Todmorden, England, United Kingdom
April 15, 2002
Some of the plazas or 'Prazas' as they are are called in Galicia are simply wonderful; the P de la Pelegrina at the entrance to the old town with its Capilla which looks marvellous floodlit and is built in the shape of a scallop shell; the larger P de la Herreria next to it with its omposing buildings all around; the Praza de Teucro named after Teucer, the half-brother to Aeneas and the P da Leña by the museum with its granite columns and calvary [but not photogenic at this time because of major repair works to some of the buildings.] These were just four of the many.
The pulperias? Goodness knows how many there are. The best are those in the less prominent streets in which I could virtually guarantee being the only non-Spanish person eating. In one I had to point to the streamer hanging from the ceiling which had the price of the octopus I wanted and to the brown bowl without handles for the right size for my wine - everything was great!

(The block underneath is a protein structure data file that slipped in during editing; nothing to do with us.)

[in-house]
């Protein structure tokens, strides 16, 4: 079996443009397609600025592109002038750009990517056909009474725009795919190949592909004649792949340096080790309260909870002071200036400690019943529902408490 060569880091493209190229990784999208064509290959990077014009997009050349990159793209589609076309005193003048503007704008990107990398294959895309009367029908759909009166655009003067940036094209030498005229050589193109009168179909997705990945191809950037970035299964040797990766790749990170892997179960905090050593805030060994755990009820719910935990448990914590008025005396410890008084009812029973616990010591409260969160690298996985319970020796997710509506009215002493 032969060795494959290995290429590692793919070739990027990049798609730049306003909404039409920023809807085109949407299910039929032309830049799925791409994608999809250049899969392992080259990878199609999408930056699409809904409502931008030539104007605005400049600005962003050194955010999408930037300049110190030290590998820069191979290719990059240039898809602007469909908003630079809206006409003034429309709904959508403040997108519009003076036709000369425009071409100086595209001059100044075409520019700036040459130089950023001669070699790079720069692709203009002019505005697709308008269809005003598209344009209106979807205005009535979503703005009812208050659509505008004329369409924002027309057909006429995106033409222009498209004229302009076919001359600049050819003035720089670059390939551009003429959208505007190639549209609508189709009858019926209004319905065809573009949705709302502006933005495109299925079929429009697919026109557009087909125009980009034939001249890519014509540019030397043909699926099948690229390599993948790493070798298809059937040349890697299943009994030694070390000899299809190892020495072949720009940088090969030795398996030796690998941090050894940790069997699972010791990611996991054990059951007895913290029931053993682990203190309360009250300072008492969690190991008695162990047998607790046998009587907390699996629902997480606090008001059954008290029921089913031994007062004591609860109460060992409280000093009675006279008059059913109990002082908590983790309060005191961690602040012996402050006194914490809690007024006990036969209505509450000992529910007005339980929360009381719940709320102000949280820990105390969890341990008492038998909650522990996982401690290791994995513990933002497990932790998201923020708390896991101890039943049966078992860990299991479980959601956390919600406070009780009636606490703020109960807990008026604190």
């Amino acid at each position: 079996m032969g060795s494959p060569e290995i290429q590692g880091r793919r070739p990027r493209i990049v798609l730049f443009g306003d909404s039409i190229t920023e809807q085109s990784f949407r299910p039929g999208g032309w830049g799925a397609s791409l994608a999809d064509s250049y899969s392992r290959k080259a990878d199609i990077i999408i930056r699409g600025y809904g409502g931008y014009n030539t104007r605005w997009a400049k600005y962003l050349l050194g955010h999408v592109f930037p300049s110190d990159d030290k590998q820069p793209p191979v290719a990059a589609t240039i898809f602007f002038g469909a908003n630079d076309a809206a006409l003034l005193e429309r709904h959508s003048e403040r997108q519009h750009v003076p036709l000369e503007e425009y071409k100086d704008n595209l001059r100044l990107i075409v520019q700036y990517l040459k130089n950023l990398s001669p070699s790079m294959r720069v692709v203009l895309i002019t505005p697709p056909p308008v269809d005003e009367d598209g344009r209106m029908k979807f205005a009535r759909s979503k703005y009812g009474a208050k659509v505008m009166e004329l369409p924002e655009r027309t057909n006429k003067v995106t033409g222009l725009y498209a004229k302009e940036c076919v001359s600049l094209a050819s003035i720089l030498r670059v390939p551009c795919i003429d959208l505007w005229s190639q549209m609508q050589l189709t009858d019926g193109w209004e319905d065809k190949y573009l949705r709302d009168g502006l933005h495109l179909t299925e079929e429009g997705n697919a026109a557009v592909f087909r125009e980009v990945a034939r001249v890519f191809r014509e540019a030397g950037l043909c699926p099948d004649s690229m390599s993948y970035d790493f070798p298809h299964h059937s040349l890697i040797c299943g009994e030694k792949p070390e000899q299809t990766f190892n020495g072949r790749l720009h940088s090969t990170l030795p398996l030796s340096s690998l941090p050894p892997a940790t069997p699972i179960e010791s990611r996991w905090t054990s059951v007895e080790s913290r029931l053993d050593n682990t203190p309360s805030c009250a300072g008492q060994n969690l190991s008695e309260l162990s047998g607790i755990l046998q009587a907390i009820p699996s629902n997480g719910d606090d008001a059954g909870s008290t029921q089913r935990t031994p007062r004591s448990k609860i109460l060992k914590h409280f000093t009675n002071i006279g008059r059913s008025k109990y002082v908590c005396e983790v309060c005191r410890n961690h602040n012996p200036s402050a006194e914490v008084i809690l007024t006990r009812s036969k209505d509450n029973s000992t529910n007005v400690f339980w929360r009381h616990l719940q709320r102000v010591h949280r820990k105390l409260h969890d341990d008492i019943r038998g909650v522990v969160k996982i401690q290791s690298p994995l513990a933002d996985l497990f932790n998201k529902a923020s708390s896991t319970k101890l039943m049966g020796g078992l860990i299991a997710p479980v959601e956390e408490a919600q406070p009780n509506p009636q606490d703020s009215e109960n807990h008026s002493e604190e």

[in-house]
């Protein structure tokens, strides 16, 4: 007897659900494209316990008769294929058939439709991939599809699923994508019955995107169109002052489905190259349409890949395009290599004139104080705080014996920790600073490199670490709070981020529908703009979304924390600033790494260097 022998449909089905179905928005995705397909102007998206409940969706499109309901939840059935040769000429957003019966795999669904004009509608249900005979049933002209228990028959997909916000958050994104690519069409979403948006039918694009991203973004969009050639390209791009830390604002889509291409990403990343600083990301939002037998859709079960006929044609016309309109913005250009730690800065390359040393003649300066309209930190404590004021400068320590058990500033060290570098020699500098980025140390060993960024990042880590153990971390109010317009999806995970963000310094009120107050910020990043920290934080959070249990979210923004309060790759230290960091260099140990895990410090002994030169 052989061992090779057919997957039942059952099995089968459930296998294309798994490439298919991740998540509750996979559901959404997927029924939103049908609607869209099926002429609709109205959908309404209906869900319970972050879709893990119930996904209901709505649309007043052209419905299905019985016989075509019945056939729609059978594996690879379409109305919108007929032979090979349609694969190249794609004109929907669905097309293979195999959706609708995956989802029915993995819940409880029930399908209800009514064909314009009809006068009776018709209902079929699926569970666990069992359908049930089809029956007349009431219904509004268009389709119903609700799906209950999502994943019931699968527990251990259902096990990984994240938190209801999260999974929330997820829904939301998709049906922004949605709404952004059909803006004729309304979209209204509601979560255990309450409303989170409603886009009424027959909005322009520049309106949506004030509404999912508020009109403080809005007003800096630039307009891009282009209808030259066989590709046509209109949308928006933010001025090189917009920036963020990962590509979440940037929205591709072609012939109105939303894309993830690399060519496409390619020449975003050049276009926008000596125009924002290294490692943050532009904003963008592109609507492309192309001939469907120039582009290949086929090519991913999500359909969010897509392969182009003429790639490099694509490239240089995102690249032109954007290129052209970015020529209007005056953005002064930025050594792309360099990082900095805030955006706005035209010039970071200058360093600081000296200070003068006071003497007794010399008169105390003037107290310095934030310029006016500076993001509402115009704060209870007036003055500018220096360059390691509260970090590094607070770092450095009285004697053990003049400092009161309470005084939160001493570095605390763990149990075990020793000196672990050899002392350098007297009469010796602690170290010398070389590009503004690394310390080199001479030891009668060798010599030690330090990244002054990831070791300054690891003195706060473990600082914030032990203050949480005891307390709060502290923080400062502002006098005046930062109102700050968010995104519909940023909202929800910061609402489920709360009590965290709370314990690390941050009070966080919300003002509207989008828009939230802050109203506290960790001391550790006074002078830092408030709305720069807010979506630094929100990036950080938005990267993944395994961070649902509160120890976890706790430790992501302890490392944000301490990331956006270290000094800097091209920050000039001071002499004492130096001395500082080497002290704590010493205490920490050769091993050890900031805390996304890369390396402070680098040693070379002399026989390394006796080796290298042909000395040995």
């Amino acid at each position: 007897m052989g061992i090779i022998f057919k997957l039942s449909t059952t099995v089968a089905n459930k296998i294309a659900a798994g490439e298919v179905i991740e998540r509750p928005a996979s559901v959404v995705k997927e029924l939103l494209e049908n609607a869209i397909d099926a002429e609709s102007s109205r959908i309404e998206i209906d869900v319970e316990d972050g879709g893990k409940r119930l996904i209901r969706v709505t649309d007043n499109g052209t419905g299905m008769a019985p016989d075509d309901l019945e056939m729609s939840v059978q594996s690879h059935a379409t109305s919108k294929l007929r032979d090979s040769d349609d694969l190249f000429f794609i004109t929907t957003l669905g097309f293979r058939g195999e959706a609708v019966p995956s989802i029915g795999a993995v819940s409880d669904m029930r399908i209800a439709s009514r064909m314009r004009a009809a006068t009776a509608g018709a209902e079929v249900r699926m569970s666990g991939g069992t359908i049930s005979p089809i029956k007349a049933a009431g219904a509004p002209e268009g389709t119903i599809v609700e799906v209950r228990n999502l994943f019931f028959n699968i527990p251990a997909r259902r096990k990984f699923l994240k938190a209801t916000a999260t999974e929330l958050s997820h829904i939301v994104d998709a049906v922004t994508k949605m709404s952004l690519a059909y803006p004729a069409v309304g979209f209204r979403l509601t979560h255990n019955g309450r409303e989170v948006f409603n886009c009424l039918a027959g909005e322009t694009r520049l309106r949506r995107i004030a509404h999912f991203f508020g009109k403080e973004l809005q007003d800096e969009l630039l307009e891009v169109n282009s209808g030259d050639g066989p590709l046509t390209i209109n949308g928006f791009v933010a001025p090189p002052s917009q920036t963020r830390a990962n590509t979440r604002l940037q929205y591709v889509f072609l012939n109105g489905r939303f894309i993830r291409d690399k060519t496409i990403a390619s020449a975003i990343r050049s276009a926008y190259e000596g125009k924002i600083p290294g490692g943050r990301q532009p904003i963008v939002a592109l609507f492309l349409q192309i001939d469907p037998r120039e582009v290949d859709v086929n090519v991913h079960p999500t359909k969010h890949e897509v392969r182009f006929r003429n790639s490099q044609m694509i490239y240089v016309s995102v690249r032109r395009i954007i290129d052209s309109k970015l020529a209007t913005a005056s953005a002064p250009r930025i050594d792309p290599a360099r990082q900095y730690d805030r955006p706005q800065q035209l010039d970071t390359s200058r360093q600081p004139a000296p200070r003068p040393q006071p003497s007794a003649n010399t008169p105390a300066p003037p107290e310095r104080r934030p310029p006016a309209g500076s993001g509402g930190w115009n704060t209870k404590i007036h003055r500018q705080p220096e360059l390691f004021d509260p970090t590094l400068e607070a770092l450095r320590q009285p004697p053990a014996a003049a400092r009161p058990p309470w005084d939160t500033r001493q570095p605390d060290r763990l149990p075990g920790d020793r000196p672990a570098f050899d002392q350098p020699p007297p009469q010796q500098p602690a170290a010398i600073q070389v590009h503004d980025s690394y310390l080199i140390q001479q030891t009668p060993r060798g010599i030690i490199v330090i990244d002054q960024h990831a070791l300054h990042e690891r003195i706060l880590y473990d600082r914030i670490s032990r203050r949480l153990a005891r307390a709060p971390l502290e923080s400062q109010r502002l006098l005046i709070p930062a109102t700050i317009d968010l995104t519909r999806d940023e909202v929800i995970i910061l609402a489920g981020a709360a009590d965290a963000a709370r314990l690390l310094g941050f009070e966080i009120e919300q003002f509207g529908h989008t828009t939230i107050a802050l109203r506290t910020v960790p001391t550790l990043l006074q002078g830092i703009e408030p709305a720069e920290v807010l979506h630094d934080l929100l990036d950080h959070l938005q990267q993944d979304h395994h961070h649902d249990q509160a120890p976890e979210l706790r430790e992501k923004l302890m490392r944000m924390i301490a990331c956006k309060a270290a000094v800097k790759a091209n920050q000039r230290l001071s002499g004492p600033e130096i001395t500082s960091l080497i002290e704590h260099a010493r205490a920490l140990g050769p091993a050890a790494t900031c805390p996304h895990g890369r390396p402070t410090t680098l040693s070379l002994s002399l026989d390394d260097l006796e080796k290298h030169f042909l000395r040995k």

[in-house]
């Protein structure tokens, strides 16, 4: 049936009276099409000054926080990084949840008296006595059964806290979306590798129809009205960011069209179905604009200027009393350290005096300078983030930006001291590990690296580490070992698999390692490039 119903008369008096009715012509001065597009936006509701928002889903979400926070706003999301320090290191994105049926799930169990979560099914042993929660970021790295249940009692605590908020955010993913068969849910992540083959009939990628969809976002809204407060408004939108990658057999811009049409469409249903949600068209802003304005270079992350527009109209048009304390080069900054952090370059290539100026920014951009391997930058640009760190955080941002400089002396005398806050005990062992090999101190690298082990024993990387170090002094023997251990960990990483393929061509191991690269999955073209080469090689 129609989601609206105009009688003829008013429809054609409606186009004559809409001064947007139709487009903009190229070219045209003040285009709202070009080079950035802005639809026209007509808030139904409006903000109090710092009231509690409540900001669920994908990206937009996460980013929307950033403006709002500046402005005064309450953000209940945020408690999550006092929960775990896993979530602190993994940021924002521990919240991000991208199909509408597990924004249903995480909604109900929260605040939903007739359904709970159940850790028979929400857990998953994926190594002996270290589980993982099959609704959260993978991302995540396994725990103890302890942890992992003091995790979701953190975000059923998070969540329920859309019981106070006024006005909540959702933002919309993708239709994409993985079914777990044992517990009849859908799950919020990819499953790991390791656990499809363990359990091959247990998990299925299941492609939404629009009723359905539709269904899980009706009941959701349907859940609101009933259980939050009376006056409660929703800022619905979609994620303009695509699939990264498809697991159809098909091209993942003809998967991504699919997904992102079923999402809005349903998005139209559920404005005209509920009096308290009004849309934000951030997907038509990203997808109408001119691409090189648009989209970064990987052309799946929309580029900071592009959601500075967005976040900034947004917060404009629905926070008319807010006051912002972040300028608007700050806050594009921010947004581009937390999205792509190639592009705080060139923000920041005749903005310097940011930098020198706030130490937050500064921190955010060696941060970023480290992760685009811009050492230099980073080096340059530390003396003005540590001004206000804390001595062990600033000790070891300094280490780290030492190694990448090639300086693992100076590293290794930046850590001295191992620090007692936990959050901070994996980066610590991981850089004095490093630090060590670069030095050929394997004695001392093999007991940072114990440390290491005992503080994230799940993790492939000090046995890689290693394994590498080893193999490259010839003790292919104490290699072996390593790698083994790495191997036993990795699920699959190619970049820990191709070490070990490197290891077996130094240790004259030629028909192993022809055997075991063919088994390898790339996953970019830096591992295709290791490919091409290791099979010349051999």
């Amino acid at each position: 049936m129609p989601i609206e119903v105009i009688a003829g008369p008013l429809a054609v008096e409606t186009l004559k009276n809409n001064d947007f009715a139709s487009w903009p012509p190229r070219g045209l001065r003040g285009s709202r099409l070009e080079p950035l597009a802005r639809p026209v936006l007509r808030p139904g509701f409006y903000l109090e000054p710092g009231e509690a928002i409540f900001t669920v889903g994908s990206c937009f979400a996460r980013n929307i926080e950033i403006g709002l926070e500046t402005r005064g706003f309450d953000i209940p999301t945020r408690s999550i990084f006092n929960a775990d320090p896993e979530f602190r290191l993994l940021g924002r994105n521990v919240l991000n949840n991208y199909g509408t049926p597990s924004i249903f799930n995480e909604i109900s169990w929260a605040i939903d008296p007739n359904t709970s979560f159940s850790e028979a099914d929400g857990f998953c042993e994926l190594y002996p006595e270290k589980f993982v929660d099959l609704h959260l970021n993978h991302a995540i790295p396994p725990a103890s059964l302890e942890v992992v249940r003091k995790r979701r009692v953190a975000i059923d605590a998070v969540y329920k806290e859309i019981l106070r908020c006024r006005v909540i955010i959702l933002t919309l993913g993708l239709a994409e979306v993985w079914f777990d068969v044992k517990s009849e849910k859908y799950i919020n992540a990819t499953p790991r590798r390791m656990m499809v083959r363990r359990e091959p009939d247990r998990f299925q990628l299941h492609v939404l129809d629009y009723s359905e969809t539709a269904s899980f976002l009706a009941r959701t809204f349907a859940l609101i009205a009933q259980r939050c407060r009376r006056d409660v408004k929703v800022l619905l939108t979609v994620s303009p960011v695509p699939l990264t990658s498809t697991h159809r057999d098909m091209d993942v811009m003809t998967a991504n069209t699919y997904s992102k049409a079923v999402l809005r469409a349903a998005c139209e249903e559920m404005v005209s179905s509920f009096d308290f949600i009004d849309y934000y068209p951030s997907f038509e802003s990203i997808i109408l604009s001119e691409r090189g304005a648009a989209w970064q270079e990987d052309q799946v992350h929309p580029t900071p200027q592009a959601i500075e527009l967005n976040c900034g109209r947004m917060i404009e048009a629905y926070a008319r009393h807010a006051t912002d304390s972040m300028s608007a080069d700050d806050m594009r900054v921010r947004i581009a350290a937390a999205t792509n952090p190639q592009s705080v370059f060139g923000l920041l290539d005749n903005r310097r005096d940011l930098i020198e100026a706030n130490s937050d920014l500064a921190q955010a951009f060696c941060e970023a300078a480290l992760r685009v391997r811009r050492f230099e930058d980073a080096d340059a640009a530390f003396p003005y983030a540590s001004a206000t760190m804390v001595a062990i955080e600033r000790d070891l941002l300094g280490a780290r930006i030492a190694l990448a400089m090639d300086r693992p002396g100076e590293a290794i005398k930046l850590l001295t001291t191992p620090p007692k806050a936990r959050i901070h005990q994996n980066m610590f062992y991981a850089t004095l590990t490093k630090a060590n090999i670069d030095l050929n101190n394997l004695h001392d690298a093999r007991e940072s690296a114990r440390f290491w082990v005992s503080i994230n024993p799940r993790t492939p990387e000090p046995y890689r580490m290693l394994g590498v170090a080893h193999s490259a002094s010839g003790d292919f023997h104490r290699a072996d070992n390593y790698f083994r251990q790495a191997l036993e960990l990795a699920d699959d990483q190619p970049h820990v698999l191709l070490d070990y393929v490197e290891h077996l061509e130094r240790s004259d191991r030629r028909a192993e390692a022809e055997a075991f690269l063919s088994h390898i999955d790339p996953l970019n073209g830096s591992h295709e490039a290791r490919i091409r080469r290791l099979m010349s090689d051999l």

Another night I had eaten pulpo earlier in the day and I wanted to try a local delicacy of peppers. It was out of season but one man in a small bar offered to cook me some peppers with fish or meat. I agreed and asked what sort of fish. The Spanish reply was uncompromising - he did not know what type of fish but I could select between large fish or small fish! I selected small and it was quite delicious but I have no idea what it was.
Nor is the delight entirely confined to the old town; much of the area between it and the station is very appealing.
In all this I have not mentioned the Ria and from much of the town it can not actually be seen, but pretty well any trip out gives wonderful views of it.
From journal Santiago de Compostela and Southern Galicia